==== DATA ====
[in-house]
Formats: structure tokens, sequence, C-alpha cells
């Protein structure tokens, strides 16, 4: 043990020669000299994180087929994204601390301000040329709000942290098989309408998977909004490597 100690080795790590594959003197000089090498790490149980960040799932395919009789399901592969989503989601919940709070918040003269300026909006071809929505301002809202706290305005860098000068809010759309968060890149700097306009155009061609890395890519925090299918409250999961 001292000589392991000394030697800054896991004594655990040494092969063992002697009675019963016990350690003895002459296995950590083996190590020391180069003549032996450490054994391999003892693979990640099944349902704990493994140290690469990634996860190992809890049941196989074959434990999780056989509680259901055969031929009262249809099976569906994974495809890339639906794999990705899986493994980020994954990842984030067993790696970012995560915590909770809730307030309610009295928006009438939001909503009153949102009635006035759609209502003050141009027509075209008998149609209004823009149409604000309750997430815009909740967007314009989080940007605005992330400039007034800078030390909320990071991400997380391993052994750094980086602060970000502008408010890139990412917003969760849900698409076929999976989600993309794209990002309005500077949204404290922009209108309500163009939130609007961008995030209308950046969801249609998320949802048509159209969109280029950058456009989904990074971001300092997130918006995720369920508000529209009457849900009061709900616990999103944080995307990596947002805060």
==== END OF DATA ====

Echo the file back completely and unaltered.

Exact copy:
[in-house]
Formats: structure tokens, sequence, C-alpha cells
């Protein structure tokens, strides 16, 4: 043990020669000299994180087929994204601390301000040329709000942290098989309408998977909004490597 100690080795790590594959003197000089090498790490149980960040799932395919009789399901592969989503989601919940709070918040003269300026909006071809929505301002809202706290305005860098000068809010759309968060890149700097306009155009061609890395890519925090299918409250999961 001292000589392991000394030697800054896991004594655990040494092969063992002697009675019963016990350690003895002459296995950590083996190590020391180069003549032996450490054994391999003892693979990640099944349902704990493994140290690469990634996860190992809890049941196989074959434990999780056989509680259901055969031929009262249809099976569906994974495809890339639906794999990705899986493994980020994954990842984030067993790696970012995560915590909770809730307030309610009295928006009438939001909503009153949102009635006035759609209502003050141009027509075209008998149609209004823009149409604000309750997430815009909740967007314009989080940007605005992330400039007034800078030390909320990071991400997380391993052994750094980086602060970000502008408010890139990412917003969760849900698409076929999976989600993309794209990002309005500077949204404290922009209108309500163009939130609007961008995030209308950046969801249609998320949802048509159209969109280029950058456009989904990074971001300092997130918006995720369920508000529209009457849900009061709900616990999103944080995307990596947002805060």